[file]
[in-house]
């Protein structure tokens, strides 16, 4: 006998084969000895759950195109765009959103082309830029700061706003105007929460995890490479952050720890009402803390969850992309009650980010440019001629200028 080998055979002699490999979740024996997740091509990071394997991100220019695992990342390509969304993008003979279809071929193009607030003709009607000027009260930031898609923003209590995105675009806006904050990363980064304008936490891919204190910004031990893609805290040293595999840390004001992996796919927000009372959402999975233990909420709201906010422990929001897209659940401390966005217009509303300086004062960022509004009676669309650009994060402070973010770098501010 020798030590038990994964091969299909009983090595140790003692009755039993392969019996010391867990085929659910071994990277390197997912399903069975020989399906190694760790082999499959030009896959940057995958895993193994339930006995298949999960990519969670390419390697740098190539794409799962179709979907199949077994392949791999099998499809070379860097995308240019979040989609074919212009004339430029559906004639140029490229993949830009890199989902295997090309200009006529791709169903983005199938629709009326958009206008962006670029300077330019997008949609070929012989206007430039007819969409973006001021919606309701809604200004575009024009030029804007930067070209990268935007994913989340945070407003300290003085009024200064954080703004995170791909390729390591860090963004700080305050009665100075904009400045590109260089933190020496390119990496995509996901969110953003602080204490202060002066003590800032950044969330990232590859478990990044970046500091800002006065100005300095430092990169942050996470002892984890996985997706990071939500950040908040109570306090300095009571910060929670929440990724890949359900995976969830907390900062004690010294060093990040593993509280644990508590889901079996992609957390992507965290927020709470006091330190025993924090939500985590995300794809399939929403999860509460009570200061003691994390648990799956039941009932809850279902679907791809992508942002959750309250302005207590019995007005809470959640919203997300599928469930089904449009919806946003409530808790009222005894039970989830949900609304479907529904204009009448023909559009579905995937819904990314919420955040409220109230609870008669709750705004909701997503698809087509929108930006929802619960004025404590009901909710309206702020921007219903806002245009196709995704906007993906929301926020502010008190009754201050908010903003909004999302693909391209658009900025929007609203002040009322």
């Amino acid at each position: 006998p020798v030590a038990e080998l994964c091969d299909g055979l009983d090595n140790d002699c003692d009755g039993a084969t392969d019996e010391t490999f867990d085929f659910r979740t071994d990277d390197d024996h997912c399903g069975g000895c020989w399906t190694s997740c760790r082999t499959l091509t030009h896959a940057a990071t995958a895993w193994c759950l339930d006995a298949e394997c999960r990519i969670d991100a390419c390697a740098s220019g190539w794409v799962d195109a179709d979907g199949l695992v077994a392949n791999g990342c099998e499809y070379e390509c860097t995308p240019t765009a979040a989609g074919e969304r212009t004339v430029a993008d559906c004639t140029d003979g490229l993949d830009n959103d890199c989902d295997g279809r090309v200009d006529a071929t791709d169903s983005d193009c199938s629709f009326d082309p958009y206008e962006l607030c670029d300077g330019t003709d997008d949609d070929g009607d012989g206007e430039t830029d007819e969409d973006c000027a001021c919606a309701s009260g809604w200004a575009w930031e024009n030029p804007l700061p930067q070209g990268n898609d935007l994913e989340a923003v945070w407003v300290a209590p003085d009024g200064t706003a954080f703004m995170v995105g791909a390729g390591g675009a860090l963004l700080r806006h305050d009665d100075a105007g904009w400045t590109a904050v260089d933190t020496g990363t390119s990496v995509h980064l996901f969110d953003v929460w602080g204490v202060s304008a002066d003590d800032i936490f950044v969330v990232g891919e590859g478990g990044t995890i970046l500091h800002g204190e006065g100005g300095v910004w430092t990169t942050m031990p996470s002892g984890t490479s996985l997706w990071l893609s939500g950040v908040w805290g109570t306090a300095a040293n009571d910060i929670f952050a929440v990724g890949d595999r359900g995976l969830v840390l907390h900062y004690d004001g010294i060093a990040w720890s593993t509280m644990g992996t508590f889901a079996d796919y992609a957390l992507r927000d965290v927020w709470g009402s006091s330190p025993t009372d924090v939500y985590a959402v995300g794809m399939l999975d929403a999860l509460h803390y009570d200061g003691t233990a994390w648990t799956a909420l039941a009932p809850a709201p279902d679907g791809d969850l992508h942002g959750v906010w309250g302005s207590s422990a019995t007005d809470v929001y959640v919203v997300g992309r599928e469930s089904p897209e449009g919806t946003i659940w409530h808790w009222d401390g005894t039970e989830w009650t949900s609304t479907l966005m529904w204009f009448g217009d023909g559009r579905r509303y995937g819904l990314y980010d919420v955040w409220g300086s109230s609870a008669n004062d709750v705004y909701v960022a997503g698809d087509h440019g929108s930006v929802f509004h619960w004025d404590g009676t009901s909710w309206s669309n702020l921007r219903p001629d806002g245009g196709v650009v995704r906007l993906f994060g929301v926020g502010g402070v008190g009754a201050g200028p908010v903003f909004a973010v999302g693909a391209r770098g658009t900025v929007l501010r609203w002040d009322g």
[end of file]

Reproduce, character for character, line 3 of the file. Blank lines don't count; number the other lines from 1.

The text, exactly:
């Amino acid at each position: 006998p020798v030590a038990e080998l994964c091969d299909g055979l009983d090595n140790d002699c003692d009755g039993a084969t392969d019996e010391t490999f867990d085929f659910r979740t071994d990277d390197d024996h997912c399903g069975g000895c020989w399906t190694s997740c760790r082999t499959l091509t030009h896959a940057a990071t995958a895993w193994c759950l339930d006995a298949e394997c999960r990519i969670d991100a390419c390697a740098s220019g190539w794409v799962d195109a179709d979907g199949l695992v077994a392949n791999g990342c099998e499809y070379e390509c860097t995308p240019t765009a979040a989609g074919e969304r212009t004339v430029a993008d559906c004639t140029d003979g490229l993949d830009n959103d890199c989902d295997g279809r090309v200009d006529a071929t791709d169903s983005d193009c199938s629709f009326d082309p958009y206008e962006l607030c670029d300077g330019t003709d997008d949609d070929g009607d012989g206007e430039t830029d007819e969409d973006c000027a001021c919606a309701s009260g809604w200004a575009w930031e024009n030029p804007l700061p930067q070209g990268n898609d935007l994913e989340a923003v945070w407003v300290a209590p003085d009024g200064t706003a954080f703004m995170v995105g791909a390729g390591g675009a860090l963004l700080r806006h305050d009665d100075a105007g904009w400045t590109a904050v260089d933190t020496g990363t390119s990496v995509h980064l996901f969110d953003v929460w602080g204490v202060s304008a002066d003590d800032i936490f950044v969330v990232g891919e590859g478990g990044t995890i970046l500091h800002g204190e006065g100005g300095v910004w430092t990169t942050m031990p996470s002892g984890t490479s996985l997706w990071l893609s939500g950040v908040w805290g109570t306090a300095a040293n009571d910060i929670f952050a929440v990724g890949d595999r359900g995976l969830v840390l907390h900062y004690d004001g010294i060093a990040w720890s593993t509280m644990g992996t508590f889901a079996d796919y992609a957390l992507r927000d965290v927020w709470g009402s006091s330190p025993t009372d924090v939500y985590a959402v995300g794809m399939l999975d929403a999860l509460h803390y009570d200061g003691t233990a994390w648990t799956a909420l039941a009932p809850a709201p279902d679907g791809d969850l992508h942002g959750v906010w309250g302005s207590s422990a019995t007005d809470v929001y959640v919203v997300g992309r599928e469930s089904p897209e449009g919806t946003i659940w409530h808790w009222d401390g005894t039970e989830w009650t949900s609304t479907l966005m529904w204009f009448g217009d023909g559009r579905r509303y995937g819904l990314y980010d919420v955040w409220g300086s109230s609870a008669n004062d709750v705004y909701v960022a997503g698809d087509h440019g929108s930006v929802f509004h619960w004025d404590g009676t009901s909710w309206s669309n702020l921007r219903p001629d806002g245009g196709v650009v995704r906007l993906f994060g929301v926020g502010g402070v008190g009754a201050g200028p908010v903003f909004a973010v999302g693909a391209r770098g658009t900025v929007l501010r609203w002040d009322g």